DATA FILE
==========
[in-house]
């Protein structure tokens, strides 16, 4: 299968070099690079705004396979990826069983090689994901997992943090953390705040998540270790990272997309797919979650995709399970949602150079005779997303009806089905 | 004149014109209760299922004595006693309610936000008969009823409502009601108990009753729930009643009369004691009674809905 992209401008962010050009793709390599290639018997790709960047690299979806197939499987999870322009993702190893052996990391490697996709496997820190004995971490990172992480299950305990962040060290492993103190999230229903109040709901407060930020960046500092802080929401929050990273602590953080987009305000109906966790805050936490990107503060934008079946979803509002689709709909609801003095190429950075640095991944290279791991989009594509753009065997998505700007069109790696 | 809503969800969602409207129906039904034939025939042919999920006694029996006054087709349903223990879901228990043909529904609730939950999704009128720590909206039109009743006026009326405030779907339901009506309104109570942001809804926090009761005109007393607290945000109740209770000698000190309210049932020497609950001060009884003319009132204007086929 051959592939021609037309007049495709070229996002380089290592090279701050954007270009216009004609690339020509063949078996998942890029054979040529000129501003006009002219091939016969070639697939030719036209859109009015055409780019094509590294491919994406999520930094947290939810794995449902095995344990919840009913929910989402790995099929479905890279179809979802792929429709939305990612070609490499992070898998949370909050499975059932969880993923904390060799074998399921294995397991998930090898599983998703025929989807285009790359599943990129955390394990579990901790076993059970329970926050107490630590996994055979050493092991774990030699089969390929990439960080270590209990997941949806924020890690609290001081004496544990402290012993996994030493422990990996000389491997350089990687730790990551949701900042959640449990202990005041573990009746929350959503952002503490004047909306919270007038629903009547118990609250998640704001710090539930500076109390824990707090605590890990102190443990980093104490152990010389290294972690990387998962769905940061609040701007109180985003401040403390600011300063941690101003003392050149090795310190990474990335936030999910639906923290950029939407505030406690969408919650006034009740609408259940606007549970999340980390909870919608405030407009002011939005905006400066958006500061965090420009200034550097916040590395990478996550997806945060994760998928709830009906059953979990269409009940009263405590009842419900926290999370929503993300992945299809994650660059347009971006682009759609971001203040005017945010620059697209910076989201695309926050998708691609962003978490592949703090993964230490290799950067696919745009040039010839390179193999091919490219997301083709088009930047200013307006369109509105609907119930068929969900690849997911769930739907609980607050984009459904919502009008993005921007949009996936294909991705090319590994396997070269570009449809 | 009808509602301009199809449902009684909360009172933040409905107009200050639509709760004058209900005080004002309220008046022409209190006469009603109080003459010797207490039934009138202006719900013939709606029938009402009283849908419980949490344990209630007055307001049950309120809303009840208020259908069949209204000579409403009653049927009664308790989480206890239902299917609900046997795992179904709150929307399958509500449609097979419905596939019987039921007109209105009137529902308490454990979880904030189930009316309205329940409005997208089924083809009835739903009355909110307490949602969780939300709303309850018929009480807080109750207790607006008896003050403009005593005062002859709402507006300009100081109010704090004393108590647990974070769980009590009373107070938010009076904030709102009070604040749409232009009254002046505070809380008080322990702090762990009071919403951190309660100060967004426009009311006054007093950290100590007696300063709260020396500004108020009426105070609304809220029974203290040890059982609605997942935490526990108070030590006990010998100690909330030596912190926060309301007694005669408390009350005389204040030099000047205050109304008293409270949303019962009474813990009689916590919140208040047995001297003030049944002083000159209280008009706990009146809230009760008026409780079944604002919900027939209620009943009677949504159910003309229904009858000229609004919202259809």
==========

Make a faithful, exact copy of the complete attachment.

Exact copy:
[in-house]
């Protein structure tokens, strides 16, 4: 299968070099690079705004396979990826069983090689994901997992943090953390705040998540270790990272997309797919979650995709399970949602150079005779997303009806089905 | 004149014109209760299922004595006693309610936000008969009823409502009601108990009753729930009643009369004691009674809905 992209401008962010050009793709390599290639018997790709960047690299979806197939499987999870322009993702190893052996990391490697996709496997820190004995971490990172992480299950305990962040060290492993103190999230229903109040709901407060930020960046500092802080929401929050990273602590953080987009305000109906966790805050936490990107503060934008079946979803509002689709709909609801003095190429950075640095991944290279791991989009594509753009065997998505700007069109790696 | 809503969800969602409207129906039904034939025939042919999920006694029996006054087709349903223990879901228990043909529904609730939950999704009128720590909206039109009743006026009326405030779907339901009506309104109570942001809804926090009761005109007393607290945000109740209770000698000190309210049932020497609950001060009884003319009132204007086929 051959592939021609037309007049495709070229996002380089290592090279701050954007270009216009004609690339020509063949078996998942890029054979040529000129501003006009002219091939016969070639697939030719036209859109009015055409780019094509590294491919994406999520930094947290939810794995449902095995344990919840009913929910989402790995099929479905890279179809979802792929429709939305990612070609490499992070898998949370909050499975059932969880993923904390060799074998399921294995397991998930090898599983998703025929989807285009790359599943990129955390394990579990901790076993059970329970926050107490630590996994055979050493092991774990030699089969390929990439960080270590209990997941949806924020890690609290001081004496544990402290012993996994030493422990990996000389491997350089990687730790990551949701900042959640449990202990005041573990009746929350959503952002503490004047909306919270007038629903009547118990609250998640704001710090539930500076109390824990707090605590890990102190443990980093104490152990010389290294972690990387998962769905940061609040701007109180985003401040403390600011300063941690101003003392050149090795310190990474990335936030999910639906923290950029939407505030406690969408919650006034009740609408259940606007549970999340980390909870919608405030407009002011939005905006400066958006500061965090420009200034550097916040590395990478996550997806945060994760998928709830009906059953979990269409009940009263405590009842419900926290999370929503993300992945299809994650660059347009971006682009759609971001203040005017945010620059697209910076989201695309926050998708691609962003978490592949703090993964230490290799950067696919745009040039010839390179193999091919490219997301083709088009930047200013307006369109509105609907119930068929969900690849997911769930739907609980607050984009459904919502009008993005921007949009996936294909991705090319590994396997070269570009449809 | 009808509602301009199809449902009684909360009172933040409905107009200050639509709760004058209900005080004002309220008046022409209190006469009603109080003459010797207490039934009138202006719900013939709606029938009402009283849908419980949490344990209630007055307001049950309120809303009840208020259908069949209204000579409403009653049927009664308790989480206890239902299917609900046997795992179904709150929307399958509500449609097979419905596939019987039921007109209105009137529902308490454990979880904030189930009316309205329940409005997208089924083809009835739903009355909110307490949602969780939300709303309850018929009480807080109750207790607006008896003050403009005593005062002859709402507006300009100081109010704090004393108590647990974070769980009590009373107070938010009076904030709102009070604040749409232009009254002046505070809380008080322990702090762990009071919403951190309660100060967004426009009311006054007093950290100590007696300063709260020396500004108020009426105070609304809220029974203290040890059982609605997942935490526990108070030590006990010998100690909330030596912190926060309301007694005669408390009350005389204040030099000047205050109304008293409270949303019962009474813990009689916590919140208040047995001297003030049944002083000159209280008009706990009146809230009760008026409780079944604002919900027939209620009943009677949504159910003309229904009858000229609004919202259809």